By Rich Heidorn Jr.
WASHINGTON — A key House committee last week approved what would be the first comprehensive energy legislation in eight years, but hopes for passage dimmed after Republican amendments eroded bipartisan support.
H.R. 8, the North American Energy Security and Infrastructure Act of 2015, cleared the House Energy and Commerce Committee 32-20 on Wednesday with support from only three Democrats. The bill includes measures to improve energy infrastructure, resilience and reliability while increasing scrutiny of RTOs and FERC.
A preliminary draft of the bill had passed a subcommittee unanimously. But Wednesday’s markup devolved into partisan sniping after Chairman Fred Upton (R-Mich.) replaced the original bill with a 208-page amendment that stripped gas and electric infrastructure funding sought by Democrats. The amendment also includes provisions that would speed the approval of liquefied natural gas export terminals and repeal current law requiring that federal buildings phase out the use of fossil fuel-generated energy.
The changes left Rep. Frank Pallone (D-N.J.), the ranking Democrat on the committee, fuming. “This bill only aims to help polluters in my opinion,” he said. “It continues to ignore the impact of climate change, which remains the biggest threat to our energy security and way of life.”
Upton said the bill is intended to create jobs, improve infrastructure and ensure affordable energy. “While it has been difficult to find bipartisan consensus on as many fronts as I would have liked, I believe we have written a substantive, thoughtful bill,” he said in opening the committee markup.
Congress has not approved a comprehensive energy bill since the Energy Independence and Security Act of 2007. While the House bill is unlikely to pass as is, many of its provisions could find their way into final legislation if bipartisanship prevails.
The Senate Energy and Natural Resources Committee passed its own legislation, the Energy Policy Modernization Act, on July 30 by a bipartisan 18-4 vote.
The package, crafted by Chairwoman Lisa Murkowski (R-Alaska) and ranking member Maria Cantwell (D-Wash.), also would expedite LNG projects and streamline the federal permitting process. It includes measures to improve energy efficiency and cybersecurity and encourage hydropower and geothermal development.
Below is a summary of the House bill’s major provisions affecting the electric industry:
The bill would require traditional vertically integrated utilities to incorporate “reliable generation” into their integrated resource plans, defining it as generation facilities with firm-fuel contracts, dual-fuel capability or sufficient on-site fuel to operate “for the duration of an emergency or severe weather conditions.” (Section 1107)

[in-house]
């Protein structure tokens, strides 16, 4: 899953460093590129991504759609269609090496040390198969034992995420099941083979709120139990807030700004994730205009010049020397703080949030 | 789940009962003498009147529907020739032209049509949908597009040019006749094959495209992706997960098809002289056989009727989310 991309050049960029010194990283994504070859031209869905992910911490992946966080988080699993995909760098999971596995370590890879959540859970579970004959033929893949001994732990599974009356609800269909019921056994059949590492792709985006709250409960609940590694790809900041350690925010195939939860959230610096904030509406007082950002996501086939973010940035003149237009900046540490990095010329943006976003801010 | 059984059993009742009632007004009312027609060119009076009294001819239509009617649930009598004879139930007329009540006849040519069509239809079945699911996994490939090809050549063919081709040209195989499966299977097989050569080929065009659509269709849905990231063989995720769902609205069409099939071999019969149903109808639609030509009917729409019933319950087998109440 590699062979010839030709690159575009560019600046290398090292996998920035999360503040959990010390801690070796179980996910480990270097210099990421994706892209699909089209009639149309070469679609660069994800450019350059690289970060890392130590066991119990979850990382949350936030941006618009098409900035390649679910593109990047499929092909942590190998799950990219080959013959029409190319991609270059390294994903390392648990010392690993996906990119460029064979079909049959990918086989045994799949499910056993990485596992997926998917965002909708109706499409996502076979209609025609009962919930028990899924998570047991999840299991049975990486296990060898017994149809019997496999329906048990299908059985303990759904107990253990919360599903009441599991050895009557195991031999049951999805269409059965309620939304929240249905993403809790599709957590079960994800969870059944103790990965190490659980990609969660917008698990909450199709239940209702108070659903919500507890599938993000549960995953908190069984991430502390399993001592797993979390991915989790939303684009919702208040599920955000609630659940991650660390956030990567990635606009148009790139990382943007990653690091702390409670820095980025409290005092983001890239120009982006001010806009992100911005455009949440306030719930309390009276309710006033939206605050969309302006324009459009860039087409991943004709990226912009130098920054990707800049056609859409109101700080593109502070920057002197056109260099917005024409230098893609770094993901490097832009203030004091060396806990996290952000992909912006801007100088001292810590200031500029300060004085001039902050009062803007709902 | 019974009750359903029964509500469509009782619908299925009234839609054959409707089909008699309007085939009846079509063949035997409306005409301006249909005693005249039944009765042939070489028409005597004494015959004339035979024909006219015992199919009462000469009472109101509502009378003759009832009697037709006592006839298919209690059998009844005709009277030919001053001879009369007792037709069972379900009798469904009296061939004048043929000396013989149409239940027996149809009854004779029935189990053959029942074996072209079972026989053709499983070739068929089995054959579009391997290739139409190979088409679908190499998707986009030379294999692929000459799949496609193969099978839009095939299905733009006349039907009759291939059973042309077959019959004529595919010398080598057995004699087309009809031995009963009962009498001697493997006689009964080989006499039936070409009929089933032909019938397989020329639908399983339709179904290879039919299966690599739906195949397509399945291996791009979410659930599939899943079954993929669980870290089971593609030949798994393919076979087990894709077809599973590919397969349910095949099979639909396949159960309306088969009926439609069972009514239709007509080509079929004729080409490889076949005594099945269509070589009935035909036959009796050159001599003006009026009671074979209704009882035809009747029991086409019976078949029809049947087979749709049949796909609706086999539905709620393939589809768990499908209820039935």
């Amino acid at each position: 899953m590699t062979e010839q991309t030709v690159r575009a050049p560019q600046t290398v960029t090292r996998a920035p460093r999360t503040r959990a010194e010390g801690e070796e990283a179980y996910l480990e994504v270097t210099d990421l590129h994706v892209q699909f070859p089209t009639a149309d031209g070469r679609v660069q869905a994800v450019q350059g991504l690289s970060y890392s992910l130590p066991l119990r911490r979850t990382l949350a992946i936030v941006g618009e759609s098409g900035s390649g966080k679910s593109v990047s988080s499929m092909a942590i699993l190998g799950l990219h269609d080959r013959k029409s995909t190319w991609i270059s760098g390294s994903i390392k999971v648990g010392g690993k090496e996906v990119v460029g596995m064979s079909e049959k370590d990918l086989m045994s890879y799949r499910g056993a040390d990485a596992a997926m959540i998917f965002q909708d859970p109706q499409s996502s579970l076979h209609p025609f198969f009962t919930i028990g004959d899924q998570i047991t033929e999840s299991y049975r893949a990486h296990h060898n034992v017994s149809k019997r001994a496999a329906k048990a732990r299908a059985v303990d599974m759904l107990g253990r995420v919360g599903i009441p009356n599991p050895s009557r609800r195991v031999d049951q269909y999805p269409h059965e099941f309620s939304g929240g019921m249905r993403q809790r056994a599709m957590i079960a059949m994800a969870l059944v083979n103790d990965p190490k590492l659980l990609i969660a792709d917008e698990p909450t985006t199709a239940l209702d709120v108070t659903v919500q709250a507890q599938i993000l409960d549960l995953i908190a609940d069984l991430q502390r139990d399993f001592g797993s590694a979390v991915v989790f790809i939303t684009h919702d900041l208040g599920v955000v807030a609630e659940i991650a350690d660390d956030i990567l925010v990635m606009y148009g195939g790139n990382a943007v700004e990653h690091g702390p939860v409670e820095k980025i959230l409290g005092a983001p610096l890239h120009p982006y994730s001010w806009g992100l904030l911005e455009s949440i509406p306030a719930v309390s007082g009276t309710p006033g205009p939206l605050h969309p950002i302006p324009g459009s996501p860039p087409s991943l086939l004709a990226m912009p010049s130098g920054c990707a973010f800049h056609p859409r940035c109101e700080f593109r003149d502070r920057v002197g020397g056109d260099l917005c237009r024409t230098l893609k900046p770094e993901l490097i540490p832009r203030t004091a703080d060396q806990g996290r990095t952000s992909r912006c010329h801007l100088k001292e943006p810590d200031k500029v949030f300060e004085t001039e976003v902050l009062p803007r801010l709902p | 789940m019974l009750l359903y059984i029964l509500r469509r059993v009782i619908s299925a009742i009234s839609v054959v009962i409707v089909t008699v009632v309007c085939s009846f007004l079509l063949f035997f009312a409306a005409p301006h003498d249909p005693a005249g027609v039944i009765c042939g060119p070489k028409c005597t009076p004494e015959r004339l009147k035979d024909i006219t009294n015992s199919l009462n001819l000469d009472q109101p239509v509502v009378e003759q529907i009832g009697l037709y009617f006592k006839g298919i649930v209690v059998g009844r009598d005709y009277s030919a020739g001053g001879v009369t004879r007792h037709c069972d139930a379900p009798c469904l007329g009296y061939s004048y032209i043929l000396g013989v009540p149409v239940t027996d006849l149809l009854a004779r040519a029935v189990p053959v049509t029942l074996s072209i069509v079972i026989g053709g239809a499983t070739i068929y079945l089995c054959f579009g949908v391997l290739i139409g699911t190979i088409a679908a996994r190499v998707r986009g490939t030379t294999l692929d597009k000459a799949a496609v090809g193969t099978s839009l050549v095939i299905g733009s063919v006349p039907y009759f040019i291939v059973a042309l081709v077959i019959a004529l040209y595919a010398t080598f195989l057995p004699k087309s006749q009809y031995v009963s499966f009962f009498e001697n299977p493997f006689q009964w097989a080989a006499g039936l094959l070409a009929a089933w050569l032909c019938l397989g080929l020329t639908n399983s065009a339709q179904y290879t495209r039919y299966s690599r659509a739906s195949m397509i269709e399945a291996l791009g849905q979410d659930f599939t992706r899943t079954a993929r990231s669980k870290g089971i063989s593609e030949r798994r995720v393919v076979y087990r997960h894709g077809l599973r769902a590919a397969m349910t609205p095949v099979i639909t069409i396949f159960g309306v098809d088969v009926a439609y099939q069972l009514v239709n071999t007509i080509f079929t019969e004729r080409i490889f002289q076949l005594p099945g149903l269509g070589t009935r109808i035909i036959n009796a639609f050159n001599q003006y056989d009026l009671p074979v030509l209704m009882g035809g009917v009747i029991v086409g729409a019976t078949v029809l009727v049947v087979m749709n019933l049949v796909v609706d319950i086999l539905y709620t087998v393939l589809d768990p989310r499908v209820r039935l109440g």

The requirements would not apply to companies engaged in competitive, unbundled retail electric sales.
FERC Reliability Review
FERC, in consultation with the North American Electric Reliability Corp., would be required to conduct reliability analyses of any federal rule affecting electric generators that is expected to result in an annual effect on the economy of at least $1 billion. The FERC review would evaluate the impact of the rule on electric reliability; resource adequacy; the nation’s electricity generation portfolio; the operation of wholesale markets; electric transmission lines; and natural gas pipelines. (Section 1108)
The bill would require all utilities to develop plans for improving the resilience of their systems against physical sabotage, cyberattacks, electromagnetic pulses, geomagnetic disturbances, severe weather and earthquakes. Among the measures that utilities may consider are the hardening of distribution facilities; technologies that can isolate or repair problems remotely, such as advanced metering and monitoring and control systems; cybersecurity measures; distributed generation; microgrids and non-grid-scale energy storage. (Section 1107)
State regulators “shall consider” authorizing spending on such improvements, the bill says.
The legislation also establishes a competitive grant program for states and local governments for spending on resilience and reliability. (Section 1201)
Strategic Transformer Reserve
The bill would authorize the creation of a stockpile of large power transformers and trailer-mounted mobile substations to recover from the threats listed above. (See “Hardening.”)
The issue caught Congress’ attention as a result of the April 2013 rifle attack on Pacific Gas and Electric’s Metcalf substation and a campaign by former FERC Chairman Jon Wellinghoff to raise awareness of the grid’s vulnerabilities. Wellinghoff cited a 2013 FERC analysis that he said concluded that an attack that disabled nine critical substations could cause an extended blackout in the continental U.S. (See Report: Sabotage Threat Uncertainty Could Lead to Wasteful Spending.)
The Energy Department would be required to develop a plan for the reserve and identify preferred funding options, including fees on owners and operators of bulk-power systems and critical electric infrastructure, federal appropriations, and public-private cost sharing. (Section 1105)
Grid Security Emergencies
If the president declares a grid security emergency, the Secretary of Energy would have authority to order measures to protect or restore the reliability of critical electric infrastructure. (Section 215A)
It would limit FERC review of merger and consolidation acquisitions to those of $10 million or more. (Section 4222)